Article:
Post image for This Week’s Must See Events: Speculative Future to Reflect on iPhone

Try making sense of that headline without a key. It refers to Xiaoshi Vivian Vivian Qin’s panel discussion at the Queens Museum this Sunday, in which she invites a panel of experts to look back on our current time from the point of view of a person who found an iPhone 100 years in the future.

As per usual, there’s lots to see and do this week. Monday kicks off with a dinner and panel discussion organized by William Powhida and Jennifer Dalton on affordable housing in an luxury apartment. That’s tonight, and tickets are sold out, but hope springs eternal. RSVP now and see what comes of it.

Tuesday, at Light Industry, we’ll all have the opportunity to view John Berger’s Ways of Seeing on color shifted 16 mm film. For reference, I’ve posted the first video of his four part series, which is in perfect condition.  Now you can compare and contrast!

Saturday, we host the AFC Workshops: 21st Century Survival for Artists. Sign up now! And finally, we’re excited to see all the MFA graduate shows that will open this week—namely those by Cornell, Hunter, and ICP-Bard. Those of us who want to stay current need to attend these events. We gotta keep up with the kids!

Post image for Some Thoughts on the Turner Prize Shortlist

The prestigious Turner Prize shortlist has been announced, and true to precedent, provides plenty of fodder for the British tabloids. GIANT BUTT SCULPTURE UP FOR £25,000 ART PRIZE. RIDE A MODEL TRAIN AND CALL IT ART? But the four artists selected ,Michael Dean, Anthea Hamilton, Helen Marten, and Josephine Pryde, aren’t quite what we’ve come to expect from Britain’s highest-profile art circus. A lot of this work is dense, nuanced, and less overtly attention-grabbing than the butt cheeks would have us believe.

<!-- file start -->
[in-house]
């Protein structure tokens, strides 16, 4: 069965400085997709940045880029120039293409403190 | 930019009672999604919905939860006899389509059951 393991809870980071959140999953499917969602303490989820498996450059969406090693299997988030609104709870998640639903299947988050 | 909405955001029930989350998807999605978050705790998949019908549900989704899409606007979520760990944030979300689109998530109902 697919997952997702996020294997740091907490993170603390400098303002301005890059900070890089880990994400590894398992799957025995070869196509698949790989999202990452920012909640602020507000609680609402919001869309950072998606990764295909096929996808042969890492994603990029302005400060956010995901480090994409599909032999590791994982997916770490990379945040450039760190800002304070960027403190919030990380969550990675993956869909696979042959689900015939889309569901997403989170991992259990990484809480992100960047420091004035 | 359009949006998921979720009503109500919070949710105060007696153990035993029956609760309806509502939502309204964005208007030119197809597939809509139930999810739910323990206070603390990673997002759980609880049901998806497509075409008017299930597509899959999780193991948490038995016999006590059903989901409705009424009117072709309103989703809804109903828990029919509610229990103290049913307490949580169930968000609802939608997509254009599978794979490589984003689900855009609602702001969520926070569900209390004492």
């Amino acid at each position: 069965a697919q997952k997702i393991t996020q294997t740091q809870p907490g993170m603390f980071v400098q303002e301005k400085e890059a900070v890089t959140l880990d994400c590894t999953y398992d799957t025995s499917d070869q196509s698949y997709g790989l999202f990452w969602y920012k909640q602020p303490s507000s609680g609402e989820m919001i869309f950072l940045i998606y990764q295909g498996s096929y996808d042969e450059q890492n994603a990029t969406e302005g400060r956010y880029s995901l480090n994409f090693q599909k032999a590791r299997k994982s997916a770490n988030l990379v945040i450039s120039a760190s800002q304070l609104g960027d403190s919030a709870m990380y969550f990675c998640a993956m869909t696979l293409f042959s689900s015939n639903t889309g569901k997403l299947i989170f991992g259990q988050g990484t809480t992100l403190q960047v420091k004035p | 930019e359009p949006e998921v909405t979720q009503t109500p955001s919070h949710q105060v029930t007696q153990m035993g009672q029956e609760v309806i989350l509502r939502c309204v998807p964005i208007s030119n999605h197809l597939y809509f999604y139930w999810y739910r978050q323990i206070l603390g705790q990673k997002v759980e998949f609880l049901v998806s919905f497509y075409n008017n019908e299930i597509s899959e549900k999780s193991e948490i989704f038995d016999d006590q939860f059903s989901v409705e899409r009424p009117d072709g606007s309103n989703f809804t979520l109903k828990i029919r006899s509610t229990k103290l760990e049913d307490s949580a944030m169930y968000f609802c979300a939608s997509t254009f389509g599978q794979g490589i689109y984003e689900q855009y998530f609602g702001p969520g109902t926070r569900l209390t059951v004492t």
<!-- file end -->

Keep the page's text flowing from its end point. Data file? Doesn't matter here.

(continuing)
The prize won’t be awarded until December 2016, but in an effort to get out front of the nominations and award game, we’re debating the merit of these nominees today.

Post image for Quit the Art World? There’s a Residency for That

When an artist stops making work and attending shows, is there any chance the art world will remember them? No. For many, this just means one less artist to compete against for a grant application or open call.

Enter Residency For Artists on Hiatus (RFAOH), an organization dedicated to supporting artists who have put their practice on hold. During the course of the online residency, which lasts six months to a year, artists must produce a non-art project. Artists are then expected to maintain a blog on the residency’s website to not only reflect on and document the process, but examine what it means to suspend their art careers. (I wrote about the virtual residency program a few months ago.) Earlier this year, the residency was on hiatus itself: the project has largely been self-funded by co-directors Shinobu Akimoto and Matthew Evans, and they were awaiting news of institutional support. Last week, RFAOH announced their third open call for applications to its 2016/2017 programme, thanks to funding from the Canada Council for the Arts.

Post image for NSFW GIF of the Hump-Day: Vagina Power

Is it possible there’s an alternate universe in weird hentai where the vagina power teachings of Alexyss K. Tylor intersect? Yes, there is. And we’re not talking about real jack rabbits here. More after the jump.